Although I think the "12 Things Journalists Need To Know" model has broad application, I'm only going to look at the futurist/foresight area here, and am only going to compile the list for journalists writing about futurists. Fortunately, the instructions for economists about journalists is quite applicable to academics and specialists across disciplines.
Here's my initial draft of 12 -- what would you change?
1. Nobody can predict the future. This should go without saying, but too often, reports about trends or emerging science and technology tell us what will happen instead of what could happen. In fact, most futurists and foresight consultants will avoid making any predictive claims, and you should take them at their word; any futurist who tells you that something is inevitable probably has something to sell.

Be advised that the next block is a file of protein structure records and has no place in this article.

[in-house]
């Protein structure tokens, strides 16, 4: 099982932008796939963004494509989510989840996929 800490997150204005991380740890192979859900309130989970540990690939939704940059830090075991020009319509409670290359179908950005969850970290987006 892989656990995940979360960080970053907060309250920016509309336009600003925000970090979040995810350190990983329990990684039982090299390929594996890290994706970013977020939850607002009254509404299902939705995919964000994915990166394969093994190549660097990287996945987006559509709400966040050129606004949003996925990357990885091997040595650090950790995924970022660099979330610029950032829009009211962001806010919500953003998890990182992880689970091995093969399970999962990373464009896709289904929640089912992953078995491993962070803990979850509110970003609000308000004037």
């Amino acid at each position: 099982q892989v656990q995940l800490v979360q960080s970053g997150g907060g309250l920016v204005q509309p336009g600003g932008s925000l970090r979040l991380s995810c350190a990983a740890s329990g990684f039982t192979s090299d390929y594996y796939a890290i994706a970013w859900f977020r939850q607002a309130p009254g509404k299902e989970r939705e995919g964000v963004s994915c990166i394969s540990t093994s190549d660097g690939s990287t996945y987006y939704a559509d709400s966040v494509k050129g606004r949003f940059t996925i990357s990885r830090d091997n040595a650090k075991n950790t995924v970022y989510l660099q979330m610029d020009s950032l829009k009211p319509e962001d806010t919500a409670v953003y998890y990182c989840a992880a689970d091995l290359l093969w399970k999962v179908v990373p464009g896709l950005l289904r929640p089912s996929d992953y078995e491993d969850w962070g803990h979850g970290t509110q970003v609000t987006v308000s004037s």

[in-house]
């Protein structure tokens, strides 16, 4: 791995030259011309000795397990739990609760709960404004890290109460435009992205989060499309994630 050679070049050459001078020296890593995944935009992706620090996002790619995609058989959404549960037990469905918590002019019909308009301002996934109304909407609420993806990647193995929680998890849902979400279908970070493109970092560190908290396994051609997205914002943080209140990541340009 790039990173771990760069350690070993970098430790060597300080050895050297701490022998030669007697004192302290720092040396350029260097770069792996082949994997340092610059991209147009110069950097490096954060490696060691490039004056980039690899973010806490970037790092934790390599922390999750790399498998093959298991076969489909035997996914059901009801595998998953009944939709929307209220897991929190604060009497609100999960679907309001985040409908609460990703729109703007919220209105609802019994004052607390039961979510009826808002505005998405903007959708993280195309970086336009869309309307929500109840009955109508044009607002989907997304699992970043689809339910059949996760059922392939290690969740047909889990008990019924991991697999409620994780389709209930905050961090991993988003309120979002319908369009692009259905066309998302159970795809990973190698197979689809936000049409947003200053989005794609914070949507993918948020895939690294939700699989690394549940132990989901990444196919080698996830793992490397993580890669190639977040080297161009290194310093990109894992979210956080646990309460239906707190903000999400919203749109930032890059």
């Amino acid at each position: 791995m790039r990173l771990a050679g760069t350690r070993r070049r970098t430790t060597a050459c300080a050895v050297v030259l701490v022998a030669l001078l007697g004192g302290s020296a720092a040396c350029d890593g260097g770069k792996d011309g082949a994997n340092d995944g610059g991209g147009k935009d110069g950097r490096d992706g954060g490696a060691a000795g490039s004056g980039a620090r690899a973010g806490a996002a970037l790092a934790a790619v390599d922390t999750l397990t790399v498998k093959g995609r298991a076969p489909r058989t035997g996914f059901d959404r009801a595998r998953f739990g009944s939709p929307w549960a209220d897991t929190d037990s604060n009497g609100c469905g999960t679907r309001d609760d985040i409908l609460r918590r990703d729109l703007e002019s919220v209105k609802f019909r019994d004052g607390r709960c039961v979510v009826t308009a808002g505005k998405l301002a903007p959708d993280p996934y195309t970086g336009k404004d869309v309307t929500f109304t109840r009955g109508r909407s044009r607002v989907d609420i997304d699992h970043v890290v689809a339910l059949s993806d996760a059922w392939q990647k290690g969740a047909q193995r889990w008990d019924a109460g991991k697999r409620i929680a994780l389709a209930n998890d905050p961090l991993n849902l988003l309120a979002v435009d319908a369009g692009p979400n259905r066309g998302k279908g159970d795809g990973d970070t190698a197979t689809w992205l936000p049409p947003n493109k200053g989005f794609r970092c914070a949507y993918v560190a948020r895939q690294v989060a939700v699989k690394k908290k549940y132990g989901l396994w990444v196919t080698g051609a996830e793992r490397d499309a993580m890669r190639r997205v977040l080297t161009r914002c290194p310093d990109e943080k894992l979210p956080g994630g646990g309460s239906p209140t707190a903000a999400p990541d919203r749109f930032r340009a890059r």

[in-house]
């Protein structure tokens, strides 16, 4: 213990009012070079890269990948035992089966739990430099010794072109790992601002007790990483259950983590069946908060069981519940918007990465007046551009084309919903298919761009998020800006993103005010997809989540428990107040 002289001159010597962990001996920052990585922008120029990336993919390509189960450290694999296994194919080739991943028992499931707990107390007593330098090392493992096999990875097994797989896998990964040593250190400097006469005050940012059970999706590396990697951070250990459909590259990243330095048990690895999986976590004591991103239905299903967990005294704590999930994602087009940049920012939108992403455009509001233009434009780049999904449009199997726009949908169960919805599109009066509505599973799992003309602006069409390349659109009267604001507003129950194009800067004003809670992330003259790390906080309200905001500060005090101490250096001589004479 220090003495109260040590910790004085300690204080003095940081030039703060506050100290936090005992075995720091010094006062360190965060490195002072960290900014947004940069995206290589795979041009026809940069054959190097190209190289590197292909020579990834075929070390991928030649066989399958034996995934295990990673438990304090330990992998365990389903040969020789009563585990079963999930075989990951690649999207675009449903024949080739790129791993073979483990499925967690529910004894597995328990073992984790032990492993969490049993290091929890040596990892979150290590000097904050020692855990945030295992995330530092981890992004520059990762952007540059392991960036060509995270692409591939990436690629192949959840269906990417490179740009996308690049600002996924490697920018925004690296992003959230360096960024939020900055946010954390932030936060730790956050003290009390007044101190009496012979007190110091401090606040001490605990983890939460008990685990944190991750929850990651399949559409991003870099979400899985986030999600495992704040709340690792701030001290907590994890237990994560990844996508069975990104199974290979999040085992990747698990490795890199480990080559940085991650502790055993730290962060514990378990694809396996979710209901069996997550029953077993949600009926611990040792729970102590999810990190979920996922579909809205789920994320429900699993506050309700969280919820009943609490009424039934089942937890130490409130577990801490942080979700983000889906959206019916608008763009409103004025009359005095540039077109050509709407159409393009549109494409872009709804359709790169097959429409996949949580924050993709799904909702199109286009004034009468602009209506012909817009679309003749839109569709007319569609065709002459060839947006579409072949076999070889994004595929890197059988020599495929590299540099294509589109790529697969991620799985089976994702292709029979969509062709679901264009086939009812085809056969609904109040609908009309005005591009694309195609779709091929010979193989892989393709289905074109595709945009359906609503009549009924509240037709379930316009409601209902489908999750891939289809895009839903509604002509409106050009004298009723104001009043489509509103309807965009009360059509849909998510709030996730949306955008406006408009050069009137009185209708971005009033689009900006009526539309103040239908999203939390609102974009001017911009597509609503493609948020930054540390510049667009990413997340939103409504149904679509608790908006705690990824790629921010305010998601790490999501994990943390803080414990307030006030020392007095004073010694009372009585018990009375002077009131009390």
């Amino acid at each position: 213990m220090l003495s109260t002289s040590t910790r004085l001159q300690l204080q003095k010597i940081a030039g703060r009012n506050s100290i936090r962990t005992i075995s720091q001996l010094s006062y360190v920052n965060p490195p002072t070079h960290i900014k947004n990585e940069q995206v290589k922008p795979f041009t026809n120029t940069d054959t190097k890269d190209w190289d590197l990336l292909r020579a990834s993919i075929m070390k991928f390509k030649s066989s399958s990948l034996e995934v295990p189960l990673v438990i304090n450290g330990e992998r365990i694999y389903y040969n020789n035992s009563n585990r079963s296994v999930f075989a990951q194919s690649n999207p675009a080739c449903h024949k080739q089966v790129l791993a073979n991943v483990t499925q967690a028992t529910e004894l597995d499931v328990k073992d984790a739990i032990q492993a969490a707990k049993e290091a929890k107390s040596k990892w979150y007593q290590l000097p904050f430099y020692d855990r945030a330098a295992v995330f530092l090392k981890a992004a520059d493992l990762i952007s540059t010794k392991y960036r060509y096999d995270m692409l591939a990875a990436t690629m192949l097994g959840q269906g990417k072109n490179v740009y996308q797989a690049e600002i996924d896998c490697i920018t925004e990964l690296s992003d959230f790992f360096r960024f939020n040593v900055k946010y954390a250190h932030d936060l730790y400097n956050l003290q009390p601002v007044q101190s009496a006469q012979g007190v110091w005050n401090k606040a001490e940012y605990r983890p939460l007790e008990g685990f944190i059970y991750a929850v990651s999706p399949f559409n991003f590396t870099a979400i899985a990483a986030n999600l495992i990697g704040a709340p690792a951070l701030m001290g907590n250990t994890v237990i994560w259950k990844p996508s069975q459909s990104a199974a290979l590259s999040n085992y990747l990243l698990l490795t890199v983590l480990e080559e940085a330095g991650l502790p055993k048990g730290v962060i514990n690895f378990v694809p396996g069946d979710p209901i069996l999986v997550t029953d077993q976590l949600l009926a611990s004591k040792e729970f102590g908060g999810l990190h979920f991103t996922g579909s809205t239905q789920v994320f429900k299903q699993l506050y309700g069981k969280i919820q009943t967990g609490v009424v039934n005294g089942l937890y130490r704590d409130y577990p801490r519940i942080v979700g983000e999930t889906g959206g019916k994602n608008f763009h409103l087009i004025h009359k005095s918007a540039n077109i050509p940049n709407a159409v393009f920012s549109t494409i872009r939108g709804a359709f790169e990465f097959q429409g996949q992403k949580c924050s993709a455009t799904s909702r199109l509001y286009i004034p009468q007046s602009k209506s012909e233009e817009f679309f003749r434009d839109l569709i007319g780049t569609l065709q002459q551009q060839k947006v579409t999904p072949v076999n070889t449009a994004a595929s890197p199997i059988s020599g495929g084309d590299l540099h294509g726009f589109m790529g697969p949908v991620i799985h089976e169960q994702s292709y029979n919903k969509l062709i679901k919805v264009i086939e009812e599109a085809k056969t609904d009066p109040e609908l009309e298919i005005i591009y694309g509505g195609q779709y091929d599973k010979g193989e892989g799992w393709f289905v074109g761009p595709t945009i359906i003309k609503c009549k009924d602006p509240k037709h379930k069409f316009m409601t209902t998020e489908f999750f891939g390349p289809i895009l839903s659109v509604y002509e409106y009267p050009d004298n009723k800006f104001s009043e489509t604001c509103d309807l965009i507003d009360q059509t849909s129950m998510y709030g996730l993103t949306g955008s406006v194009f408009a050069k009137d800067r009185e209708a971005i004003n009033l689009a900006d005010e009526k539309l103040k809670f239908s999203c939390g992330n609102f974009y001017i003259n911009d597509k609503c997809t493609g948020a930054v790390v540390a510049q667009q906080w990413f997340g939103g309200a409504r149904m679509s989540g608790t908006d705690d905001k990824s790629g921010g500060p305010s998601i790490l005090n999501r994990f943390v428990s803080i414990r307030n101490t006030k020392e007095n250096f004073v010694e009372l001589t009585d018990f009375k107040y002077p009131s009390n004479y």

2. Not everyone is surprised by surprises. The corollary to #1, be on the lookout for people who saw early indicators of surprises before they happened. Just like an "overnight success" worked for years to get there, the vast majority of wildcards and "bolt from the blue" changes have been on someone's foresight radar for quite awhile. When something happens that "nobody expected," look for the people who actually did expect it -- chances are, they'll be able to tell you quite a bit about why and how it took place.